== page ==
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Inference on Peer Effects with Missing Peer Data: Evidence from Project STAR

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  • Aaron Sojourner

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Abstract

This paper studies peer effects on student achievement among first graders randomly assigned to classrooms in Tennessee's Project STAR. The analysis uses previously unexploited pre-assignment achievement measures available for 60 percent of students. Data are not missing at random, making identification challenging. The paper develops new ways, given random assignment of individuals to classes, to identify peer effects without imposing other missing-data assumptions. Estimates suggest positive effects of mean peer lagged achievement on average. Allowing heterogeneous effects, evidence suggests lower-achieving students benefit more than higher-achieving students do from increases in peer mean. Further, the bias in a widely used, poorly understood peer-effects estimator is analyzed, implying that caution is warranted in interpreting many peer-effects estimates extant in the literature.

Suggested Citation

  • Aaron Sojourner, "undated". "Inference on Peer Effects with Missing Peer Data: Evidence from Project STAR," Working Papers 0109, Human Resources and Labor Studies, University of Minnesota (Twin Cities Campus).
  • Handle: RePEc:hrr:papers:0109
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    File URL: http://www.legacy-irc.csom.umn.edu/RePEC/hrr/papers/0109.pdf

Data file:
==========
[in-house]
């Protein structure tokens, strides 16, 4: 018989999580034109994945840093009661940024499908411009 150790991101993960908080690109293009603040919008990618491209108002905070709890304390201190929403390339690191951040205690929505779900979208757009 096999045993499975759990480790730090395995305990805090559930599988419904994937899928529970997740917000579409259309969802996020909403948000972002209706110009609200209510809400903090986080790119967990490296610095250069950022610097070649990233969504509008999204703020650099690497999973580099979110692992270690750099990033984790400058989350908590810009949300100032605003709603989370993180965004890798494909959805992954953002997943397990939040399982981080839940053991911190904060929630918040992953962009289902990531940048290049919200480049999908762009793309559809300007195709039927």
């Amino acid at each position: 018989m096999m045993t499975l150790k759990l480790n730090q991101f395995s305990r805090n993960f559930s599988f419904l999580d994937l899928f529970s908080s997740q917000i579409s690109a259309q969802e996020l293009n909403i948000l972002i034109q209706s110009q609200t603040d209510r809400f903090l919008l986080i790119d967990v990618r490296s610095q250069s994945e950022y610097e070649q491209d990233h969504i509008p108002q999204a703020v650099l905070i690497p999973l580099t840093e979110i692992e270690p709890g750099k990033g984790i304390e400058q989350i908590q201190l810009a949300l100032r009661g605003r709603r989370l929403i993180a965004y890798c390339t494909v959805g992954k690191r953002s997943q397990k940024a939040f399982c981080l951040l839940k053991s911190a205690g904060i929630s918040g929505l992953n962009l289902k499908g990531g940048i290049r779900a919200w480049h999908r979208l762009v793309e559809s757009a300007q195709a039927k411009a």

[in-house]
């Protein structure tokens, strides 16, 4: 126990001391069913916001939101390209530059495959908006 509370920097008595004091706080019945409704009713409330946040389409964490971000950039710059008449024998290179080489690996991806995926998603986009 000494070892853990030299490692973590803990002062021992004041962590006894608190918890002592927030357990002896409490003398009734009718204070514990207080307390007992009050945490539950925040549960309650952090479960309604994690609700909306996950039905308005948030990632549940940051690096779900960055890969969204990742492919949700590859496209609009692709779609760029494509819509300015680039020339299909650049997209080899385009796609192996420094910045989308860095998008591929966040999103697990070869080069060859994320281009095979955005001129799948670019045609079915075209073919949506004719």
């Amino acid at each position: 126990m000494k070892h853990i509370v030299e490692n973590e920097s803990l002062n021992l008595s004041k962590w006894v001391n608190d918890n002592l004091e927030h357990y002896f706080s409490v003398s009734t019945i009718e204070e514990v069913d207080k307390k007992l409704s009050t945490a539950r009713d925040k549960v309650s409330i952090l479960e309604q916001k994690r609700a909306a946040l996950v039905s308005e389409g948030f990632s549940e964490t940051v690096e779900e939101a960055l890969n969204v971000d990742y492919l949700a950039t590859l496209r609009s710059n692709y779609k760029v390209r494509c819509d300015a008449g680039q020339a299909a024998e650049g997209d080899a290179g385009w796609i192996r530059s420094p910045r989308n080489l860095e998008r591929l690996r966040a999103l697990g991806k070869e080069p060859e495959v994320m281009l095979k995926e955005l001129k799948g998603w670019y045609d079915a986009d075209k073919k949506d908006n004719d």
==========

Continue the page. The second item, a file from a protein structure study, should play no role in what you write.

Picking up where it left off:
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    Cited by:

    1. Ammermüller, Andreas & Pischke, Jörn-Steffen, 2006. "Peer Effects in European Primary Schools: Evidence from PIRLS," ZEW Discussion Papers 06-027, ZEW - Zentrum für Europäische Wirtschaftsforschung / Center for European Economic Research.
    2. Edwin Leuven & Marte Rønning, 2016. "Classroom Grade Composition and Pupil Achievement," Economic Journal, Royal Economic Society, vol. 126(593), pages 1164-1192, June.
    3. Patrick Kline & Christopher R. Walters, 2016. "Evaluating Public Programs with Close Substitutes: The Case of HeadStart," The Quarterly Journal of Economics, Oxford University Press, vol. 131(4), pages 1795-1848.
    4. Raj Chetty & John N. Friedman & Nathaniel Hilger & Emmanuel Saez & Diane Whitmore Schanzenbach & Danny Yagan, 2011. "How Does Your Kindergarten Classroom Affect Your Earnings? Evidence from Project Star," The Quarterly Journal of Economics, Oxford University Press, vol. 126(4), pages 1593-1660.
    5. Andreas Ammermueller & Jörn-Steffen Pischke, 2009. "Peer Effects in European Primary Schools: Evidence from the Progress in International Reading Literacy Study," Journal of Labor Economics, University of Chicago Press, vol. 27(3), pages 315-348, July.

    More about this item

    JEL classification:

    • C2 - Mathematical and Quantitative Methods - - Single Equation Models; Single Variables
    • I21 - Health, Education, and Welfare - - Education - - - Analysis of Education
    • J13 - Labor and Demographic Economics - - Demographic Economics - - - Fertility; Family Planning; Child Care; Children; Youth

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